We have what we have and it is time to create a fair and robust system from it without laying blame for past failures. It is time to move forward, to put the faith back into that which is called the legitimacy of Parliament, the electorate.

  2. Gareth Howell
    01/02/2011 at 9:11 am

    “Edward Heath, for example, had to resort to a vote of confidence to get the European Communities Act 1972 through”

    Or did he decide that he was going to, whether he had to or not?

    • Lord Norton
      Lord Norton
      01/02/2011 at 10:11 pm

      Gareth Howell: The parliamentary arithmetic was such that he decided it was necessary. Although some Labour MPs were prepared to abstain, the Government whips could not be certain of how many Conservatives would vote against or abstain.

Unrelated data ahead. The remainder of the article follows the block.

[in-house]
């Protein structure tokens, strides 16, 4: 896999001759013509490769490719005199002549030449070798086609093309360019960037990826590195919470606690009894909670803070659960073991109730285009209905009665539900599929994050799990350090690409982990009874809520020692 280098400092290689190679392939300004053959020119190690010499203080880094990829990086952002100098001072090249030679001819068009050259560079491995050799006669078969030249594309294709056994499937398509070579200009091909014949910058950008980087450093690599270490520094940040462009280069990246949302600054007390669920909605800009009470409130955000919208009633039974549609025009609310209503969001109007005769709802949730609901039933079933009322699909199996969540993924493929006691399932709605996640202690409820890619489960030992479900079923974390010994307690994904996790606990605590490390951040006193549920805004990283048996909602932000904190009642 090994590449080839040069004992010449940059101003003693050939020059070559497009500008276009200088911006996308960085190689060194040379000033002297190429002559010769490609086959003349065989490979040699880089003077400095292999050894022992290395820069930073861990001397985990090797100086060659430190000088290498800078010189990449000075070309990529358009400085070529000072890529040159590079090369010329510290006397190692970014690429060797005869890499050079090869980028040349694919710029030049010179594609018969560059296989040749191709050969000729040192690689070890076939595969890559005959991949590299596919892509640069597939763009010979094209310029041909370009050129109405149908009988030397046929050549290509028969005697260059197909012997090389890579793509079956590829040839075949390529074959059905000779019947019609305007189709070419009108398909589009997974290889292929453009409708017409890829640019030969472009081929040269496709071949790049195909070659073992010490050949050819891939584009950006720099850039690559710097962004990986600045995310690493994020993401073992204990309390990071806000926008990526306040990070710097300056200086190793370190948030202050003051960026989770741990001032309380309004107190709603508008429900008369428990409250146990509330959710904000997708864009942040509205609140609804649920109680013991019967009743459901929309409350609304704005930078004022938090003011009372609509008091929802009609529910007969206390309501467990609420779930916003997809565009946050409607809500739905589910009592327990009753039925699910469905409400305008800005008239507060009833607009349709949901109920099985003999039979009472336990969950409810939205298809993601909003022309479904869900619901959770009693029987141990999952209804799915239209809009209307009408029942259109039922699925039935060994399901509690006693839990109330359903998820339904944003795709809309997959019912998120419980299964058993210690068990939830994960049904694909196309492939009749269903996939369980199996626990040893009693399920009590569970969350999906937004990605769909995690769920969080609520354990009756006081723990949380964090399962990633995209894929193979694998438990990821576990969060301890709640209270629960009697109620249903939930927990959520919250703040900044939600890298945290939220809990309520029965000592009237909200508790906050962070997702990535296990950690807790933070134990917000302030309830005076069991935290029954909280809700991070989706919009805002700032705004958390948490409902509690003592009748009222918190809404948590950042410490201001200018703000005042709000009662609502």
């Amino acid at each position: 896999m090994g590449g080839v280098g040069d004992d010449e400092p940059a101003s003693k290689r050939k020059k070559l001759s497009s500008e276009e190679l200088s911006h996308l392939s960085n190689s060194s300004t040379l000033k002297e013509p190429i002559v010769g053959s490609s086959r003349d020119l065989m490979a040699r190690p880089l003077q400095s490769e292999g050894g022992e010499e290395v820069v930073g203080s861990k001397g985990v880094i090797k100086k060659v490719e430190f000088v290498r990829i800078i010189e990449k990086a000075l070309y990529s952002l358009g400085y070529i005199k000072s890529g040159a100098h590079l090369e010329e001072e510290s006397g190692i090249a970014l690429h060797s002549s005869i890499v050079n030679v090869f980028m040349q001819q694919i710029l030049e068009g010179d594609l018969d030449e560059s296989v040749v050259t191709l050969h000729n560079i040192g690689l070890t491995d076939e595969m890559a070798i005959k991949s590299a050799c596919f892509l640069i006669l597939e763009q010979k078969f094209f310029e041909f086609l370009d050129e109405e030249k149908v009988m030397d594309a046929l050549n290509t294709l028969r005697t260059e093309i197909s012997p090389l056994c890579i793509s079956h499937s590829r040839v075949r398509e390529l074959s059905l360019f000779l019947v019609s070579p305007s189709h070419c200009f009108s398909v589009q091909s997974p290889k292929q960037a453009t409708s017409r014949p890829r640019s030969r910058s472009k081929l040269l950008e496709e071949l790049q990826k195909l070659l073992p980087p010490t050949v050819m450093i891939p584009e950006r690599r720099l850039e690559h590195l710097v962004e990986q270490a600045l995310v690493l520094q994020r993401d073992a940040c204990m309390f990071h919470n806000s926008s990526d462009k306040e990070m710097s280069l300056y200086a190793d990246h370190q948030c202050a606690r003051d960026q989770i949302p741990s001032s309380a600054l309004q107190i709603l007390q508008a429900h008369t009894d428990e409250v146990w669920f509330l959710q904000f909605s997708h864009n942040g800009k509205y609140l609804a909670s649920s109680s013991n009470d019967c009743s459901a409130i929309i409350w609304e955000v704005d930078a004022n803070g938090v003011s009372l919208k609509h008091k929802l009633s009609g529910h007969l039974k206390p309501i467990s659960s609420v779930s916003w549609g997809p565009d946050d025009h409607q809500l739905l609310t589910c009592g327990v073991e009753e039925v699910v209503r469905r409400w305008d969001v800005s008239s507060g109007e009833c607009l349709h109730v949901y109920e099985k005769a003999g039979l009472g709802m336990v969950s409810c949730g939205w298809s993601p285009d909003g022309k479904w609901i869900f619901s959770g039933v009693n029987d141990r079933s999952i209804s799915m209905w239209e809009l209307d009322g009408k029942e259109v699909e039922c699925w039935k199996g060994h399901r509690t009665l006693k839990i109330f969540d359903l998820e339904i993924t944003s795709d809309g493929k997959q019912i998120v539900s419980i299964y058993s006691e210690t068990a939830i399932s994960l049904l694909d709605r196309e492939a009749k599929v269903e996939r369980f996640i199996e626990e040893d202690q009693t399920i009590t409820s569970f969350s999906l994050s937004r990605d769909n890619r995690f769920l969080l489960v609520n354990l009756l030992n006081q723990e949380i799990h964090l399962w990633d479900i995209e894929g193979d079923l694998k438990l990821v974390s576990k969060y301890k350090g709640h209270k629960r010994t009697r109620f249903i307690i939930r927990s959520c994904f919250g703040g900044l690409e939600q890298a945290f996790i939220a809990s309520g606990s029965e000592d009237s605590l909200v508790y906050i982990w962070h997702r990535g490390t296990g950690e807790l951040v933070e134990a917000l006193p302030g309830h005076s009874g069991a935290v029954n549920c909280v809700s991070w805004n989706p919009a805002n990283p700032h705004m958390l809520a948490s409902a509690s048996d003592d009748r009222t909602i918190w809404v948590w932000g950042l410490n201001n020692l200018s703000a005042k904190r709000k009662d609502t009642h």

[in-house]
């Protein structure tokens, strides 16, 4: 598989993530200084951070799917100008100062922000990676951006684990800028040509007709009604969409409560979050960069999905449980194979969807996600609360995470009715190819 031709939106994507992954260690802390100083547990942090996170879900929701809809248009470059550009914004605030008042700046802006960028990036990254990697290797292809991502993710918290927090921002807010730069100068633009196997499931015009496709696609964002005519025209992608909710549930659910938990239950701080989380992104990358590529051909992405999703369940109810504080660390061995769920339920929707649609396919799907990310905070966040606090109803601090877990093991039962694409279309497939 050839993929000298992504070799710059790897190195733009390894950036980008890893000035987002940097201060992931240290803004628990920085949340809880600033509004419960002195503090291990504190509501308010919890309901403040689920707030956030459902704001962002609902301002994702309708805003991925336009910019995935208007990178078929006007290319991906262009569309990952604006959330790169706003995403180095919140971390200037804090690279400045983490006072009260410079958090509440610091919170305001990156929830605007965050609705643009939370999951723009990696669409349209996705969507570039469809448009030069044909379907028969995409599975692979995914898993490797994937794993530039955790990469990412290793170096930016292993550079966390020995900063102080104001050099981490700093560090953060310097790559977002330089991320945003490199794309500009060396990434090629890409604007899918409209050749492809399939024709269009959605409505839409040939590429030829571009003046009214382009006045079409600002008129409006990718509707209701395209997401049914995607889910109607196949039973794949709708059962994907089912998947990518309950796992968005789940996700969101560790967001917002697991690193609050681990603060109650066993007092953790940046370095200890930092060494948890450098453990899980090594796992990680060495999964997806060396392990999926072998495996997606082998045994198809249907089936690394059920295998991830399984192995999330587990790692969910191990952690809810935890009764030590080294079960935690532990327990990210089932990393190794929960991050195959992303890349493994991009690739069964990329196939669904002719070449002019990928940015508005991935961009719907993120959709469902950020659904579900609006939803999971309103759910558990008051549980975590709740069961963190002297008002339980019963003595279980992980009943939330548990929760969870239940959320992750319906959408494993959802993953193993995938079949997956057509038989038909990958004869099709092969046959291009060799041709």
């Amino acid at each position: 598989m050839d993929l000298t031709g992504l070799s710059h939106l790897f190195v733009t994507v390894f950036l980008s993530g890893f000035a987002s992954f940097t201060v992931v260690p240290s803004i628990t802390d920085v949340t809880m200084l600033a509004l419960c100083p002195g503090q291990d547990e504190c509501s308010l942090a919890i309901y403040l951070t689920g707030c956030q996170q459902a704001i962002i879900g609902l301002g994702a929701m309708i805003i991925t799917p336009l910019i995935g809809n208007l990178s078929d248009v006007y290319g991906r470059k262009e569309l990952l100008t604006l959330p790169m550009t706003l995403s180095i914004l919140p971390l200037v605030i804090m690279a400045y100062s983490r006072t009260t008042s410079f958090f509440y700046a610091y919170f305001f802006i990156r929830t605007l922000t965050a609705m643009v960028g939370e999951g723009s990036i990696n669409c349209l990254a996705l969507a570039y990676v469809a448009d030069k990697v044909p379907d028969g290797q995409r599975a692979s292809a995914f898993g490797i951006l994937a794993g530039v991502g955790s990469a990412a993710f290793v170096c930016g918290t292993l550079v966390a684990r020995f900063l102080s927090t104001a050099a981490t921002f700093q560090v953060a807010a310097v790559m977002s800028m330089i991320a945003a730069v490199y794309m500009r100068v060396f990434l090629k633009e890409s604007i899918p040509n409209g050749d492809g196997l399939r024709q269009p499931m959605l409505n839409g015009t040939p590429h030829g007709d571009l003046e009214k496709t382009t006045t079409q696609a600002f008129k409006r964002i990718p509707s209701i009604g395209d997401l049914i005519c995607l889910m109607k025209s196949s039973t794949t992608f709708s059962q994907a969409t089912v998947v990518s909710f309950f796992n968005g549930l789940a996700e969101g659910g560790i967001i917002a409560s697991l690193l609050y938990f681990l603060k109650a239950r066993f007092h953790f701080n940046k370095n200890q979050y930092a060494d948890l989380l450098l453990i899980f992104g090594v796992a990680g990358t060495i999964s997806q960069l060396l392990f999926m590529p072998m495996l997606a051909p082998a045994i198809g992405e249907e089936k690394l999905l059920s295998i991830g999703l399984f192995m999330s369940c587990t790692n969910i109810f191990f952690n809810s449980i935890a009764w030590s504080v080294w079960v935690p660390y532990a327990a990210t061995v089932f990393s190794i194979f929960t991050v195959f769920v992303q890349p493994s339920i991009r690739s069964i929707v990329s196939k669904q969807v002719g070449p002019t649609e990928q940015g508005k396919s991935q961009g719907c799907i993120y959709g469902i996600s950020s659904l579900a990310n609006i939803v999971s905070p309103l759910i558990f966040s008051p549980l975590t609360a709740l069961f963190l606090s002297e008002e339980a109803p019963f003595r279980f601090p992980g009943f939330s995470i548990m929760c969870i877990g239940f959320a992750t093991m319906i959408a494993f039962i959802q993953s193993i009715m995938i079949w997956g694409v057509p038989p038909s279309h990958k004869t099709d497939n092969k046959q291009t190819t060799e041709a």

3. Carl.H
    01/02/2011 at 3:50 pm

    Best I disagree here too as well as the noble Lord Norton of Louth’s own blog.

    Excuse the copy & paste.

    The House of Lords, as of 9 January 2011
    Labour – 233
    Conservative – 204
    Liberal Democrats – 83

    As far as the three main political parties are concerned Government have a clear majority.

    Crossbenchers – 182

    I seem to remember someone quoting a figure that crossbenchers voting was along 20% of it’s membership. If that is true, at present I am unable to find the statistic, the Government do have a majority especially knowing the crossbench will often divide.

    In this instance a lot of crossbench members were in attendance but I have no figure available to me. We also have to take into account it is actual members in attendance when a division is called and that is a difficult one to predict.

    Has the Government a majority in the House ?

    In partisan terms, yes.
    In actual membership, no.